One woman tells the story of sitting with her three children on a crowded, leaking boat. Sitting preparing to die. And she's one woman in a boat of two hundred. Two hundred on a boat that fits forty.
Sharks circled the boat. Dead travellers were thrown overboard. There's no space for the luxury of respect on a boat of desperation. Now her children wake in the night shaking. Nightmares of lurking sharks and thirsting in a cramped wet corner. She tells me it's a miracle that they survived.
Their journey is indelibly burnt in memory, and it haunts them.
I wonder if it's a miracle that they lived for months in detention on Christmas Island. Whether its a miracle that the family struggles to overcome the disorientation of settling in Australia. But she's right. It's a miracle they're here.
Where did this journey begin? I can only imagine the moment when one decides to run from familiarity forever. Bizarrely, political torture and persecution is dwarfed by the terror of almost dying on a boat to freedom, or enduring the process of seeking asylum. Escape is harrowing.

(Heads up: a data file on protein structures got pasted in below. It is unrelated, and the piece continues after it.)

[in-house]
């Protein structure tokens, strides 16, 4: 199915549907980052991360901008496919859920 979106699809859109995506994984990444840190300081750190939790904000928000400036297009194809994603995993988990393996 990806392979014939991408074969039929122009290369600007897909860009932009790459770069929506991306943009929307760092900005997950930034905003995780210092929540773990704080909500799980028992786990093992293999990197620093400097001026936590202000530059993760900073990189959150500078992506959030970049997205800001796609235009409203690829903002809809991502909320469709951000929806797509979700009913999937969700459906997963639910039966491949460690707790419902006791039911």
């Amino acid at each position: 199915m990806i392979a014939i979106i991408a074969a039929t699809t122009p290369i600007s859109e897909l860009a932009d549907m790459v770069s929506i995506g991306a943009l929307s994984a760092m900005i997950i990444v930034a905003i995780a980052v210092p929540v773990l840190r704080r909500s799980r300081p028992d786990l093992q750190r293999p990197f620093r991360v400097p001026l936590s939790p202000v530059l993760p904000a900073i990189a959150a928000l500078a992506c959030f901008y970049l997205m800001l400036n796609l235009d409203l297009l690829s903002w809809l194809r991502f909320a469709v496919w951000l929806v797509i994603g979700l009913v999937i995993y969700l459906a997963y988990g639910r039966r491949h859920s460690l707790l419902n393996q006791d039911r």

I don't know the answer, certainly not one that is politically expedient or easily popular. Australia is lost at the moment.* We need wisdom and steadfast, compassionate hearts.
Let's dig into our memories of times we've been desperate. Where has it taken us?
Perhaps we're not so far from getting on a leaky boat, frantically grasping for escape, for life.
*Australia needs audacious solutions to help asylum seekers. Boats are sinking, people are dying.
Monday, June 4, 2012
image from here
Jean posted about memorising bible passages and I squirmed because I've been neglecting my brainfood. I've been reading ahead and noting all the similarities and repeated phrases. Is there any way I could memorise all those different ways of saying Jesus lives in me? And put them in the right order?
Memorising is long work - repetition and then more repetition. Like the three tips to get better at any skill...practice, practice and practice. Laying down the memory happens by following that network of synapses again and again. And well, repetition is boring. I'd rather be eating Mint Slice biscuits. Wouldn't you?
This is why it sucks to be human - I just don't care about stuff that is careworthy. I couldn't be bothered working for the good stuff, for treasure that doesn't get mouldy. I'd rather have a Mint Slice. But try those babies after an eternity with the packet open.
This body is going to die, that is certain. All chocolate biscuits will get mouldy and perish. But there's one thing that will give me life - being able to rub noses with the God of the universe. Him making me a place to hang out and cleaning up all my sucky human-ness, so that I can never get mouldy and live forever in the non-perishing heart of God. Amen.
Now for a little repetition...
And Christ lives within you, so even though your body will die because of sin, the Spirit gives you life because you have been made right with God. Romans 8:10